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Following World War I and the strife it brought to American culture, seemingly good times were felt by all in the roaring twenties; however, the reality is expressed through the negative happenings of the “Lost Generation.” Published in 1926, Ernest Hemingway’s The Sun Also Rises acts as an allegory of the time, explaining the situations of American and foreign young adults of the “Lost Generation." The journey of Robert Cohn, Lady Bret Ashley and Jake Barnes and their experience abroad in France is one of false relationships, the disparaging actions of women and the insecurity of men; moreover, the major issues of the time compile to form what people living in the 1920’s and historians postulate as the “Lost Generation.” As an enlightening tale, The Sun Also Rises is Hemingway’s portrayal of a morally ailing generation. In conclusion, Hemingway utilizes character description and symbolism in order to present the aimless destruction of the “Lost Generation.” In the early portion of the 1920’s, Gertrude Stein told Ernest Hemingway, “All of you young people who served in the War, you are the lost generation.” (Shi 987) After World War I, those who served returned to a world that had lost morals, ways of life and a traditional status quo. Consequently, young soldiers were forced to reconcile with a world that seemingly lacked meaning. To compensate, the generation turned to alcohol, sex and tainted love affairs.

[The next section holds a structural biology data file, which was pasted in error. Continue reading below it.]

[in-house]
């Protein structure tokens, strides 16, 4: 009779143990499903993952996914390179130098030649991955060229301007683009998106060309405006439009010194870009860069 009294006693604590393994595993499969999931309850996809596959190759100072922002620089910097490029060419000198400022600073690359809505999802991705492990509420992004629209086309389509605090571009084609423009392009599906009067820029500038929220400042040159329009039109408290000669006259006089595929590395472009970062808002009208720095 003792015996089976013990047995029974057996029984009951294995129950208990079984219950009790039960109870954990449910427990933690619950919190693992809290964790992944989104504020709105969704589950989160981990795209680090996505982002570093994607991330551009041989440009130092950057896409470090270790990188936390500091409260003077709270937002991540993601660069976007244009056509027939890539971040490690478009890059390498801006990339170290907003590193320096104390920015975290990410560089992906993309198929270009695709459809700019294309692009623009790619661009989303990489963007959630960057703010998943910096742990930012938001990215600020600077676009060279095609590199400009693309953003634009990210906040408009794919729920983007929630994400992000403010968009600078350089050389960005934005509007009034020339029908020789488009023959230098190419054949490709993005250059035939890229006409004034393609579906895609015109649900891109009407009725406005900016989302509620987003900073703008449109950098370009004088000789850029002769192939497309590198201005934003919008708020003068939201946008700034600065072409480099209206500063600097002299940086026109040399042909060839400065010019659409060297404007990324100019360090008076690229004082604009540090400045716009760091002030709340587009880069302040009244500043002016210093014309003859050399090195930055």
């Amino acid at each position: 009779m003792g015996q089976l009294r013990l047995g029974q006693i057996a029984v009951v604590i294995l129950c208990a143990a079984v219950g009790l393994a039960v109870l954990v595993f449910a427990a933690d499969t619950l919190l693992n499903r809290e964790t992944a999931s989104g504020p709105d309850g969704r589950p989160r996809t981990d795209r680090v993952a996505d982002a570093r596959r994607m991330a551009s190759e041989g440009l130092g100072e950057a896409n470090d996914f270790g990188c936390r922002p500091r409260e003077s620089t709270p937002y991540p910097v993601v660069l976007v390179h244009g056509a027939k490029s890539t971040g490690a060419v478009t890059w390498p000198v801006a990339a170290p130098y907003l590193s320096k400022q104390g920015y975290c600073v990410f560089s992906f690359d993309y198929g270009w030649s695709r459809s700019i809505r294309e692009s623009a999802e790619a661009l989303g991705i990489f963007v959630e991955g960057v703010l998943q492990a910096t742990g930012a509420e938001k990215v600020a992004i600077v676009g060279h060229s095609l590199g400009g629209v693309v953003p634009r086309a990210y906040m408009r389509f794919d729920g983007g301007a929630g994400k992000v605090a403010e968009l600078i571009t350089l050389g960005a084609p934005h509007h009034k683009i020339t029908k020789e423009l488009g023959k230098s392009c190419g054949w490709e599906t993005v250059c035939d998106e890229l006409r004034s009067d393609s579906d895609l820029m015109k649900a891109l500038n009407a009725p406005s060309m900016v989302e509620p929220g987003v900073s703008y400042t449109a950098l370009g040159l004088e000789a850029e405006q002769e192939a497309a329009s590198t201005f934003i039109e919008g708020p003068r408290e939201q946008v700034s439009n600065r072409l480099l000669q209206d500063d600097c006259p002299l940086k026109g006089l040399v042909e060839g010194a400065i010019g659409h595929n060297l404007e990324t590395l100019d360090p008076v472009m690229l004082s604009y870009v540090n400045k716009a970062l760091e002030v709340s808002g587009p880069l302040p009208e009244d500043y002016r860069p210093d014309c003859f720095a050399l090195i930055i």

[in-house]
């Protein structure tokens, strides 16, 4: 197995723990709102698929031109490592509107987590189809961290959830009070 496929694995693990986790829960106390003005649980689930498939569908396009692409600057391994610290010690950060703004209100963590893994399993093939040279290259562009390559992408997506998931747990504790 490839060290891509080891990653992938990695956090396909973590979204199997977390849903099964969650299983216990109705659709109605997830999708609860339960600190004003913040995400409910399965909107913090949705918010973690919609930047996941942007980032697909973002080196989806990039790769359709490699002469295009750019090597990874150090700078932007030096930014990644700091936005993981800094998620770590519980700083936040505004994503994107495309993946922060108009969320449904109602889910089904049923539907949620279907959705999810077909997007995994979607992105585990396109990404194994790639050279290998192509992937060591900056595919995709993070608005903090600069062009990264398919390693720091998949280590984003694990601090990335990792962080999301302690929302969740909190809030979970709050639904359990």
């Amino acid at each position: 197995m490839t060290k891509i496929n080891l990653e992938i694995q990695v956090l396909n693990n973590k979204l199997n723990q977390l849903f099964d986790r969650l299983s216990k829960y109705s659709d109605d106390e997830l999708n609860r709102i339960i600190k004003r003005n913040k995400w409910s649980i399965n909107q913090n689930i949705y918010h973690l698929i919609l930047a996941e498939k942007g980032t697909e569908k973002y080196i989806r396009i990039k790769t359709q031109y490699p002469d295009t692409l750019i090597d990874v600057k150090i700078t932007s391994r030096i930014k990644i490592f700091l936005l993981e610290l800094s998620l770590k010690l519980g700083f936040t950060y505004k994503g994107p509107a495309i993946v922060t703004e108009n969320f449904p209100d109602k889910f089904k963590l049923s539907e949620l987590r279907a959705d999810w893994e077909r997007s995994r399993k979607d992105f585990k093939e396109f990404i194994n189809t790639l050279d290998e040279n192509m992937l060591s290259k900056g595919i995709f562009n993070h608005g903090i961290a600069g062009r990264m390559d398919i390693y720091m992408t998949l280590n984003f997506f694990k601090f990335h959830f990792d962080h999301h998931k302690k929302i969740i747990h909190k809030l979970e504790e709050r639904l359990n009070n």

A Farewell to Arms NewYork, renewal Copy right Ernest Hemingway 1957 Monteiro, George, ed. Critical Essays on Ernest Hemingway’s A Farewell to Arms. New York: G. K. Hall & Co., 1994. Dr. Eric Hibbison, Professor of English and Chief Chair, Virginia Community College System 2001. Available online from: http://vccslitonline.cc.va.us/afta/